Sunday, March 15, 2009


Perhaps I've behaved badly this past week. I have been drowning in desperation for some sort of acknowledgement of Calvin's existence, for someone to say to me, " I remember him." Being so far away from everyone when our twins were born was difficult, thankfully Shane's family came the day they were born and got to see my beautiful boy. That said, within their own grief experience, his parents find it difficult at best to talk about what happened to Calvin. Shane is also having issues bringing him up. As of late, I've felt very much alone in my remembering. And it hurts. So much so that I think I may have made my son's surgeon feel uncomfortable. The good Dr. C. has been kind enough to keep us in his thoughts and responded to an email I sent him requesting information about Calvin's condition by adding this at the end:

I cannot imagine how hard these months have been for you and how the joy of seeing your daughter grow must be shadowed by the pain of not having Calvin there with her. If there is anything I can do to help you though this please tell me and know that you are being thought of and prayed for often.

He's a beautiful man. I can't describe how I feel about him, only to say that it's a mix of gratitude and admiration and love for what he did for my son. As long as I live, I will never forget the look on his face as he had to tell us that Calvin had suffered a serious bi-lateral brain bleed and that he would likely not survive another surgery. I told Shane that I loved the good doctor, not as a woman loves a man, but as the victim of some terrible tragedy loves the hero. Shane knew exactly what I meant and agreed. How do you define a love like that? If you're not there and don't know what it was like, there is no possible way to understand. In my earnestness to let Dr. C. know how much he has meant to my family and how eternally grateful I am to him for remembering my son, I think I may have crossed some boundaries and made him uncomfortable. And for that I am feeling a deep sense of regret. How do I open up the lines of communication again to tell him how profoundly sorry I am if I made him uncomfortable, that in my sorrow and grief that I was so desperate for someone to say my boy's name that I may have held on a little too tight...?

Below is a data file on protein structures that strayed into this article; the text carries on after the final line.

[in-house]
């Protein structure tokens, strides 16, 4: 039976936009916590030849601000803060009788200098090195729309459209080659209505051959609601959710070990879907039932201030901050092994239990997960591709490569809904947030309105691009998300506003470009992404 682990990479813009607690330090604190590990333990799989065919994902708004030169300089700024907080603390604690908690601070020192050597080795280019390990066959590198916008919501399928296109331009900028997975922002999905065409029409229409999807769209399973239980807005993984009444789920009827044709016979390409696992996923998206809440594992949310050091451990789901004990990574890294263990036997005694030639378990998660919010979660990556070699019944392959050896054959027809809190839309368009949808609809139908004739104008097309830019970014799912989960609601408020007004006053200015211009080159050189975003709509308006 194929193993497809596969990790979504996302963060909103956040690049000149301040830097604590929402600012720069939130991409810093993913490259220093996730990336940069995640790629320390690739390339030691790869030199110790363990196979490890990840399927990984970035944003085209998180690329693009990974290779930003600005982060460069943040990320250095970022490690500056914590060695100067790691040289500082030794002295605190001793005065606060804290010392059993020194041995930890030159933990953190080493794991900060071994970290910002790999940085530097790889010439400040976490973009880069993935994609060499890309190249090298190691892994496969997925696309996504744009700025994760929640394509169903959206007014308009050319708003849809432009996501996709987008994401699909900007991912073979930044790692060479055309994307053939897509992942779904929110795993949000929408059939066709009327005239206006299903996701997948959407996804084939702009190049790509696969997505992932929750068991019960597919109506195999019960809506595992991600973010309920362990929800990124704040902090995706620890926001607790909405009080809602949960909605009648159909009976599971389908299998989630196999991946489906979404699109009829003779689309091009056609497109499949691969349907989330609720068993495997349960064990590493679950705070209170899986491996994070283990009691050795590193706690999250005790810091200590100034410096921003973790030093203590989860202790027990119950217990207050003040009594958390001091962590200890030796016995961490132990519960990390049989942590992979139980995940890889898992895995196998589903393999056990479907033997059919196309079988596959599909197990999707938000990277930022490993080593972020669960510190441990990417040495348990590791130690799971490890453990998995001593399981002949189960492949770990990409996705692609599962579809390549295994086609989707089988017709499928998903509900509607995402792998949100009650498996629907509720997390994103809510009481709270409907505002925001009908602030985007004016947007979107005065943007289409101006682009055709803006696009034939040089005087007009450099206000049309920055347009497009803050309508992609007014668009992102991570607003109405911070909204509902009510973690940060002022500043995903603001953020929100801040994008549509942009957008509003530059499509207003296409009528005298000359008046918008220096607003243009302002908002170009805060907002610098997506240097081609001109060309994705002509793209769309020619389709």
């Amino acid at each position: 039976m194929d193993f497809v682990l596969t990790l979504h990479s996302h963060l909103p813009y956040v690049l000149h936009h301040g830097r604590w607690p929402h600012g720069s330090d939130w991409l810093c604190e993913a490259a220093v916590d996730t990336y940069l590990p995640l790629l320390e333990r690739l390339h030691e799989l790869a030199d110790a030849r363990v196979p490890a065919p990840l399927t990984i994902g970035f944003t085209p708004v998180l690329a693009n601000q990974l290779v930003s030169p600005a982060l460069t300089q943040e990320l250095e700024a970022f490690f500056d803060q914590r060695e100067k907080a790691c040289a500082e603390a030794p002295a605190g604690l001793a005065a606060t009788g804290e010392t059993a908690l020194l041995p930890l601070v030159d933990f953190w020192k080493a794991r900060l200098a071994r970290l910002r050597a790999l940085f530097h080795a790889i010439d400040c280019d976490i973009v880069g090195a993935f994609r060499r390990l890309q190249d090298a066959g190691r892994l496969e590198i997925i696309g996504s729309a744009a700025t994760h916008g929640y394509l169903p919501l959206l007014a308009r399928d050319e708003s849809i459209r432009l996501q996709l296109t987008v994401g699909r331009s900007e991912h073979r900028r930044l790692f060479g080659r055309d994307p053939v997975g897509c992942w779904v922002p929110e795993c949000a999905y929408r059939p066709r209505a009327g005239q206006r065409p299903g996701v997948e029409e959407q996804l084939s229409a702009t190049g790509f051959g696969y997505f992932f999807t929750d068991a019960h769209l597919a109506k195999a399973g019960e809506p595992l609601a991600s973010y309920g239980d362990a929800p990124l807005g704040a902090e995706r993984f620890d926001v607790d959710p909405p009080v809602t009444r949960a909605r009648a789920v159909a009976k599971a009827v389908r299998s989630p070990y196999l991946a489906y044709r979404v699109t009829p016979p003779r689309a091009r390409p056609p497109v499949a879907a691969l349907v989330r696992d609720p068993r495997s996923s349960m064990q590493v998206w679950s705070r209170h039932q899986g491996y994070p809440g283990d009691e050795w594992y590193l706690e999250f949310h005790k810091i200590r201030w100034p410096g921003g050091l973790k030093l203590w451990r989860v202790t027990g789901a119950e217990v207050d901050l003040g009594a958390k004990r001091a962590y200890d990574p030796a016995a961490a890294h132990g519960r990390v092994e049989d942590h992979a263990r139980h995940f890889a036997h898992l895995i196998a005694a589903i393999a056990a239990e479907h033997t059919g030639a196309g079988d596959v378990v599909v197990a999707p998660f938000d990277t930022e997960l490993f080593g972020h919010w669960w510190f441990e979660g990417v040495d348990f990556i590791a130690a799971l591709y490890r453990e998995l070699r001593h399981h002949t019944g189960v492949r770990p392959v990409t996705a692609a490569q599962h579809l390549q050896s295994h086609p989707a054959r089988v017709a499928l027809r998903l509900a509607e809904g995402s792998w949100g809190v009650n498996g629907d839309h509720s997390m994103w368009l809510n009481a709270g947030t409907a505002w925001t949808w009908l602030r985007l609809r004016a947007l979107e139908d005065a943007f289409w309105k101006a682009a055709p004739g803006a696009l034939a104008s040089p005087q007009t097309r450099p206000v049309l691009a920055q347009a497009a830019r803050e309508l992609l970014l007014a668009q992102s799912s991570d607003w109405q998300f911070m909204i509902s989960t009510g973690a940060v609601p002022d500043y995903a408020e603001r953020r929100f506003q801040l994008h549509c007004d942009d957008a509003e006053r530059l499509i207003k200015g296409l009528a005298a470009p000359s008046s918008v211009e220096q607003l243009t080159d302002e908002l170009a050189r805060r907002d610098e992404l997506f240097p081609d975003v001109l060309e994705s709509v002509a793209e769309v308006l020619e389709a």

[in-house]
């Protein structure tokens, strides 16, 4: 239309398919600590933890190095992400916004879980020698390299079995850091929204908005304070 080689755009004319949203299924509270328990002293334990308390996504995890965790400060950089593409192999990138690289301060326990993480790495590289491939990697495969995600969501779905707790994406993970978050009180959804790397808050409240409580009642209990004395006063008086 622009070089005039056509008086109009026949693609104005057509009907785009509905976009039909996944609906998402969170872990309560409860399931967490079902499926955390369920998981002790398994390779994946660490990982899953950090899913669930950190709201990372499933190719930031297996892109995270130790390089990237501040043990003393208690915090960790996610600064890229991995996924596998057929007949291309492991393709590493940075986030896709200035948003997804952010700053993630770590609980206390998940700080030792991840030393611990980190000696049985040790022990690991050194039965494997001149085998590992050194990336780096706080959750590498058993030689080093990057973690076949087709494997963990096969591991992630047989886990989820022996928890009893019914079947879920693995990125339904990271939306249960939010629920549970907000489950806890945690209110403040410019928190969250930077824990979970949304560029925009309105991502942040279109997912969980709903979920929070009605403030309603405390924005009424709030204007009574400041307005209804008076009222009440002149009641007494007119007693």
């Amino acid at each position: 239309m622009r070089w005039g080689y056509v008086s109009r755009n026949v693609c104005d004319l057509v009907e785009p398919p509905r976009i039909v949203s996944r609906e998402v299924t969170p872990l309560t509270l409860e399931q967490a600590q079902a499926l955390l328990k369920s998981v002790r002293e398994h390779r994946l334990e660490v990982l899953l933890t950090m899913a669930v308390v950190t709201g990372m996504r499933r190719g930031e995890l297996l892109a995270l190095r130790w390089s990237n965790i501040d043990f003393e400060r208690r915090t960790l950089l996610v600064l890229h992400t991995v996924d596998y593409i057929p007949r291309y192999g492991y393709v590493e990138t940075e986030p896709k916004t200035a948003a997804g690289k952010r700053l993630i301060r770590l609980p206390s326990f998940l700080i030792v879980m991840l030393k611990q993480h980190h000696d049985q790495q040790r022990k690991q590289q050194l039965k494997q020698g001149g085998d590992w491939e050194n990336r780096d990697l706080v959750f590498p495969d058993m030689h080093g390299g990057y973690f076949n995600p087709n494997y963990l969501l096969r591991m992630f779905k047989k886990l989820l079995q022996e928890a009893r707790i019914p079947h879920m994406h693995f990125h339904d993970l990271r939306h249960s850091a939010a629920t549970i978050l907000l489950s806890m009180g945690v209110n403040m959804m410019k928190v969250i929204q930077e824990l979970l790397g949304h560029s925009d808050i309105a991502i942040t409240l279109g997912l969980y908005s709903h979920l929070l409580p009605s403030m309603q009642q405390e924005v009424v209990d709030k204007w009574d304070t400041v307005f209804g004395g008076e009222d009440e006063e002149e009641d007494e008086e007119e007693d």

Evening Margaret,

I am so sorry for the terrible pain you have suffered. I cannot imagine how any parent survives after going through what your family has, all I know is that miraculously almost everyone does. Have you had contact with any other parents whose children have died one here at BC Children's - do you think that might help at all?

You loved Calvin in the hardest of places, at the most difficult of times, that I think is more tribute than any foundation can ever give, but I completely understand your desire to see a great good come out of something so sad. Please let me know if there is anything I can do to help.

The acknowledgement of my pain brought me comfort. He was there. He knows how much I loved my son, that I would have given Calvin my own heart if it meant my boy would live. These words brought me immeasurable feelings comfort, that someone had reached out and said, I know you are hurting and I remember him. I wish I could have simply said Thank you and been ok to leave it at that. After so long without speaking his name to anyone, to putting a voice to my sorrow, I was like the desert in a downpour, soaking it up as fast as I could, afraid that it would disappear. In the process I fear I took up too much time, made the good Dr. C. feel uncomfortable with my pain and because of that I'm afraid he won't contact me again when he remembers. The intensity of my feelings surprises even me sometimes, I can't imagine how I must have come off....

Thanks for the emails Dr. C. I will treasure them and my memories of you forever.

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